• Thymosin Alpha 1 (Tɑ1): Thymosin alpha 1 (Tɑ1) protects the immune system and improves its ability to recognize and respond to disease-causing viruses, bacteria, and other microorganisms. Medications containing Tɑ1 have been approved for clinical use in more than 35 countries (including the U.S.) with few reports of any adverse side effects.
  • Thymosin Beta 4 (Tꞵ4): Thymosin beta 4 (Tꞵ4) is present in all human cells, but in higher concentrations in wound tissue and in blood cells that play a role in healing wounds. During the wound-healing process, Tꞵ4 is involved in a range of processes for regenerating tissue. Tꞵ4 has been helpful in treating stroke, spinal cord injury, traumatic brain injury, diabetes, cardiovascular damage resulting from reduced blood flow, and even multiple sclerosis. Tꞵ4 is great for healing and recovery of soft tissue, including ligaments, tendons, and joints.

BPC 157

Body Protective Compound (BPC) 157 is normally produced in sufficient quantities in the digestive system, which has a direct connection to brain health. BPC supports patients with digestive problems including esophagitis, gastroesophageal reflux disease (GERD), and ulcers. It is also used to support patients who have been exposed to mold and suffer from joint pain or memory loss. BPC 157 can also aid in the treatment of many chronic diseases, including autoimmune diseases, cardiovascular disease, and diabetes.

Ipamorelin and CJC 1295

Ipamorelin and CJC 1295 are two different peptides used in combination to stimulate the release of growth hormone (GH) by the pituitary gland. Ipamorelin is a growth hormone releasing peptide (GHRP), which inducesthe release of growth hormone. CJC-1295 is a growth hormone releasing hormone (GHRH), which amplifies the release of growth hormone.

Unlike other GHRPs, Ipamorelin does not affect the release of cortisol, acetylcholine, prolactin, or aldosterone, thus minimizing the adverse side effects of other growth hormone therapies, such as increased hunger. Likewise, CJC-1295 amplifies the release of growth hormone with a minimal effect on cortisol and prolactin levels.

Using Peptides to Deliver Personalized Treatments

Peptides, which are sometimes referred to as secretagogues— substances that promote the release of other substances — communicate with various parts of the body to release substances that the body needs in order to function properly. As a result, my functional medicine team and I often use peptides when developing personalized plans of care, because they enable the targeting of specific dysfunctions in the body’s systems, including the endocrine system, the gastrointestinal system, and the immune system.

The Doctor Says: Peptides alone are insufficient in restoring health. Effective treatment requires a personalized plan of care that addresses multiple lifestyle and environmental factors.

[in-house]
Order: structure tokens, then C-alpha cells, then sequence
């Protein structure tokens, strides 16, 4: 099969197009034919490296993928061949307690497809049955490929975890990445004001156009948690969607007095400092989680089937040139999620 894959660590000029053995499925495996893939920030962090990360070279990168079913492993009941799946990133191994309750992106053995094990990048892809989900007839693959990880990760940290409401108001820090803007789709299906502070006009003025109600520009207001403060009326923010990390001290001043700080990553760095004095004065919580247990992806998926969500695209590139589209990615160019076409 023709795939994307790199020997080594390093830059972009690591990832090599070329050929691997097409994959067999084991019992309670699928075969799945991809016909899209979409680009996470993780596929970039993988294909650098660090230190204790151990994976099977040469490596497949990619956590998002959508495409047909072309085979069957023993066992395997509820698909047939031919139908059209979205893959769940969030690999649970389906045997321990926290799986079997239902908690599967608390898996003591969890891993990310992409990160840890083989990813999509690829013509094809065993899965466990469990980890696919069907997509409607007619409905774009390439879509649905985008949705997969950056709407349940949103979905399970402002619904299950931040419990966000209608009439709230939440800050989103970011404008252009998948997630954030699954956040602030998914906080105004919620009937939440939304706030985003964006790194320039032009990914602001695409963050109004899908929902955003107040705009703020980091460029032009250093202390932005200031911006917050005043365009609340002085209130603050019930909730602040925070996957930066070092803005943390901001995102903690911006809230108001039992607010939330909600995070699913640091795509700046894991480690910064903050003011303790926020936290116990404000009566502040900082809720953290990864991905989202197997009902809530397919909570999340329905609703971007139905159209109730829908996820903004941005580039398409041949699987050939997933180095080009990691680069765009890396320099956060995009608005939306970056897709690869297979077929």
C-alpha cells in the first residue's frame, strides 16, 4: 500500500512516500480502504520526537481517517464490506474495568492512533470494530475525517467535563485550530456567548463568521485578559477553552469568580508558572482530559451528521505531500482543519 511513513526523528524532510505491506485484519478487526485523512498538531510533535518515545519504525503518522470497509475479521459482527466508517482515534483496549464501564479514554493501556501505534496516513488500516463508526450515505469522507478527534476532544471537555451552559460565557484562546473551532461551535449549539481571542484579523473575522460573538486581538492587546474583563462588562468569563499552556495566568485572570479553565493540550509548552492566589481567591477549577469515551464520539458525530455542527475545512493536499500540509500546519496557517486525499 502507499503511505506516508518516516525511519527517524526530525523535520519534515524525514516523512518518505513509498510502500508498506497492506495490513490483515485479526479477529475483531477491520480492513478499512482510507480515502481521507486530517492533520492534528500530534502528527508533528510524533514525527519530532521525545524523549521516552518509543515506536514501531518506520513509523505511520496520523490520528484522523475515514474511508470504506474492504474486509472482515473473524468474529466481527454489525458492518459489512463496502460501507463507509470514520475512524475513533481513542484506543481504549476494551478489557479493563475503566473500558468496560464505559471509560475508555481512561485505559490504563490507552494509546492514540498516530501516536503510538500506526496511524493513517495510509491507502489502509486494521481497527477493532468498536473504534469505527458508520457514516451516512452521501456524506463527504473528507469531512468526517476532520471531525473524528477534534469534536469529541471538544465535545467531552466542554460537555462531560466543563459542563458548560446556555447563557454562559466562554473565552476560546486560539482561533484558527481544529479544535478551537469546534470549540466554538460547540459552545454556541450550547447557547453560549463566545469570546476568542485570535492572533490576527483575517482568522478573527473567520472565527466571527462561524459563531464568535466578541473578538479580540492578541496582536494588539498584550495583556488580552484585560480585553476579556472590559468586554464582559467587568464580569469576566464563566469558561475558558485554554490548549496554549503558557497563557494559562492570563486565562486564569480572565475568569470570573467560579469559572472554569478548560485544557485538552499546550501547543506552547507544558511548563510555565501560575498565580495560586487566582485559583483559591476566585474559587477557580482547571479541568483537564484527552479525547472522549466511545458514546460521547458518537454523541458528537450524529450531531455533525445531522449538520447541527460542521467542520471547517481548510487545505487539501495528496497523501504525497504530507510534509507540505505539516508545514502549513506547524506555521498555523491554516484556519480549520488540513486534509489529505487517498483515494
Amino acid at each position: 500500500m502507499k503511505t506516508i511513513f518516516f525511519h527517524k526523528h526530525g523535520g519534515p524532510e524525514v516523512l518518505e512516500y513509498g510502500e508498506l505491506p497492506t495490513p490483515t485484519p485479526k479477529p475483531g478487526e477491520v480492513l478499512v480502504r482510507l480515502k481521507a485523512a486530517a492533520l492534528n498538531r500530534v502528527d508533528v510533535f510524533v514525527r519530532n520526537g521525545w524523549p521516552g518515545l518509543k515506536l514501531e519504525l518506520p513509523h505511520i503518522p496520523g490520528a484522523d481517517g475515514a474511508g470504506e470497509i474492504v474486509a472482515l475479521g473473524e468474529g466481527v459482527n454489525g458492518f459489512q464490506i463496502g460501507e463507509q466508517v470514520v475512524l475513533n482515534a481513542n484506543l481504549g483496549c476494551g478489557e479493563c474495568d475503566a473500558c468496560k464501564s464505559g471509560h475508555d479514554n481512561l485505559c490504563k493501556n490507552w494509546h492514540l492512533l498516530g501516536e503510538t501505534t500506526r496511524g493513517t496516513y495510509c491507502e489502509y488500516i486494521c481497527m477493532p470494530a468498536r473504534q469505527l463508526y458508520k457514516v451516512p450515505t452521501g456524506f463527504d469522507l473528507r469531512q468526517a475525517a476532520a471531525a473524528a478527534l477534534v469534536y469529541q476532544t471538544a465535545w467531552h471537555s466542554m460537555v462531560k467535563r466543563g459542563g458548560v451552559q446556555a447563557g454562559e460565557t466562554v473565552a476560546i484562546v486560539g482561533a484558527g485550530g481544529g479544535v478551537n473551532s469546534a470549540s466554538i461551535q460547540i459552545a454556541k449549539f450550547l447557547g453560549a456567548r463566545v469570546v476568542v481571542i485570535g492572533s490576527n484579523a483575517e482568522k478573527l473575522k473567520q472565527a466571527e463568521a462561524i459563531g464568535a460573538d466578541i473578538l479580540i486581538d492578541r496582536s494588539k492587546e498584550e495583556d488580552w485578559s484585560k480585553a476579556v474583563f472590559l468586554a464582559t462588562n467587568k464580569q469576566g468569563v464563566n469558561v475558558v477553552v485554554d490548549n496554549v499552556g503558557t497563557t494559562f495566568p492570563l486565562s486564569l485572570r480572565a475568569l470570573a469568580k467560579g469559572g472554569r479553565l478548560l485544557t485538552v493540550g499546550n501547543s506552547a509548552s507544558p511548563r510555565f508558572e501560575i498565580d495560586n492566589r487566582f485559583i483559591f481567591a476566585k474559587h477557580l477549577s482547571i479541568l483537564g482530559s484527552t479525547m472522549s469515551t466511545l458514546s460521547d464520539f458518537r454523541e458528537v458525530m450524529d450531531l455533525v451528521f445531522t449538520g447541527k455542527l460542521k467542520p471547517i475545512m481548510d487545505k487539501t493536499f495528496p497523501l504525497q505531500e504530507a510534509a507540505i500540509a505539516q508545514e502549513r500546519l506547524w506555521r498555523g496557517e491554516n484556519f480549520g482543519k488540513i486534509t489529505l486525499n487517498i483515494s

Therapeutic peptides can be valuable tools in the process of healing, but they are not the only tools. Improved nutrition, exercise, and sleep; detoxification; stress management; and other forms of treatment often play an integral role in a patient’s personalized plan of care.

If you’re suffering with a chronic health condition and have seen multiple doctors without experiencing much (or any) relief, I strongly encourage you to consult with a functional medicine-trained healthcare professional. Don’t settle for a 15-minute visit that ends with you receiving a prescription for one or more medications developed merely to alleviate symptoms. Get a full work-up that begins with discovery and provides you with a personalized treatment plan that addresses the underlying cause(s) of your symptoms.

– – – – – – –

About the Author: Dr. Matt Lewis, D.C., DACBN, CFMP®, specializes in diagnosing and treating the underlying causes of the symptoms related to chronic and unexplained illness through nutrition, lifestyle, chiropractic, and other natural approaches to whole-health healing in Tampa, Fla. Dr. Lewis has 20 years of experience practicing nutritional and holistic medicine. He earned his B.S. in Biology from Shenandoah University, his Doctorate in Chiropractic from Life University, his Diplomate status in Clinical Nutrition from the American Clinical Board of Nutrition, his CFMP® from Functional Medicine University, and his certification as a Digestive Health Specialist (DHS) through the Food Enzyme Institute. Dr. Lewis’ passion for health and wellness stems from his own personal experience. With a family history of autoimmune conditions and diabetes, and his own lab tests showing his genetic susceptibility to Hashimoto’s thyroiditis (autoimmune thyroid), Dr. Lewis has learned how to restore his own health and vigor to prevent the onset of these and other illnesses and live an incredibly active life. Through this process, he acquired a deeper understanding of health and wellness, which he now offers his patients in Tampa and elsewhere.